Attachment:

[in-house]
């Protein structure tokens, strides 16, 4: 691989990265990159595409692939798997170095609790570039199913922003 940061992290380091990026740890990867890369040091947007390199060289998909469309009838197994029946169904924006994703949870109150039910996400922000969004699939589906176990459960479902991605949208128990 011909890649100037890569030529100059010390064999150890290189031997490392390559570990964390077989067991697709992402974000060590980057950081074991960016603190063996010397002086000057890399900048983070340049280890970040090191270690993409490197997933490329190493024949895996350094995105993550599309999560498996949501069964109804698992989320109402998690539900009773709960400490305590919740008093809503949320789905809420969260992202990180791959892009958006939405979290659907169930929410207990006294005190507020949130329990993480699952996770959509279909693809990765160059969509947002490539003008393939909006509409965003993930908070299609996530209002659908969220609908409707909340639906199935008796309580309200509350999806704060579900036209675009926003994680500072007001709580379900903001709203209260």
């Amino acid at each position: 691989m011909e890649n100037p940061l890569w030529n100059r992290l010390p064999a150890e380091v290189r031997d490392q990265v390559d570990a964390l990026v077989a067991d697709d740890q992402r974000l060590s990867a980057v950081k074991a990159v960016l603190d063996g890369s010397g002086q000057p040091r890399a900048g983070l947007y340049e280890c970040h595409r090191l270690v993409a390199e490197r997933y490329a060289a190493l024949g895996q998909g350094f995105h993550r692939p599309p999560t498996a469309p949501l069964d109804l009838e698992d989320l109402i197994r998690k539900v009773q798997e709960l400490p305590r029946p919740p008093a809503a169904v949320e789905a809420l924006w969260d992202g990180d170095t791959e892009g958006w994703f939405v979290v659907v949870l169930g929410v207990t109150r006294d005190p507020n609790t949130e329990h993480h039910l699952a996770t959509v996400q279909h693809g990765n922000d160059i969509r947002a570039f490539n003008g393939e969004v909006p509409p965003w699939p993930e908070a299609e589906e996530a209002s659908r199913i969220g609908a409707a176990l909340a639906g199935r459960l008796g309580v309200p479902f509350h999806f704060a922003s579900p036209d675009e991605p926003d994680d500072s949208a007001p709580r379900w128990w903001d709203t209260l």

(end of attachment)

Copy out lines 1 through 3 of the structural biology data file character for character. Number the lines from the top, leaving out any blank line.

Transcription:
[in-house]
């Protein structure tokens, strides 16, 4: 691989990265990159595409692939798997170095609790570039199913922003 940061992290380091990026740890990867890369040091947007390199060289998909469309009838197994029946169904924006994703949870109150039910996400922000969004699939589906176990459960479902991605949208128990 011909890649100037890569030529100059010390064999150890290189031997490392390559570990964390077989067991697709992402974000060590980057950081074991960016603190063996010397002086000057890399900048983070340049280890970040090191270690993409490197997933490329190493024949895996350094995105993550599309999560498996949501069964109804698992989320109402998690539900009773709960400490305590919740008093809503949320789905809420969260992202990180791959892009958006939405979290659907169930929410207990006294005190507020949130329990993480699952996770959509279909693809990765160059969509947002490539003008393939909006509409965003993930908070299609996530209002659908969220609908409707909340639906199935008796309580309200509350999806704060579900036209675009926003994680500072007001709580379900903001709203209260």
């Amino acid at each position: 691989m011909e890649n100037p940061l890569w030529n100059r992290l010390p064999a150890e380091v290189r031997d490392q990265v390559d570990a964390l990026v077989a067991d697709d740890q992402r974000l060590s990867a980057v950081k074991a990159v960016l603190d063996g890369s010397g002086q000057p040091r890399a900048g983070l947007y340049e280890c970040h595409r090191l270690v993409a390199e490197r997933y490329a060289a190493l024949g895996q998909g350094f995105h993550r692939p599309p999560t498996a469309p949501l069964d109804l009838e698992d989320l109402i197994r998690k539900v009773q798997e709960l400490p305590r029946p919740p008093a809503a169904v949320e789905a809420l924006w969260d992202g990180d170095t791959e892009g958006w994703f939405v979290v659907v949870l169930g929410v207990t109150r006294d005190p507020n609790t949130e329990h993480h039910l699952a996770t959509v996400q279909h693809g990765n922000d160059i969509r947002a570039f490539n003008g393939e969004v909006p509409p965003w699939p993930e908070a299609e589906e996530a209002s659908r199913i969220g609908a409707a176990l909340a639906g199935r459960l008796g309580v309200p479902f509350h999806f704060a922003s579900p036209d675009e991605p926003d994680d500072s949208a007001p709580r379900w128990w903001d709203t209260l």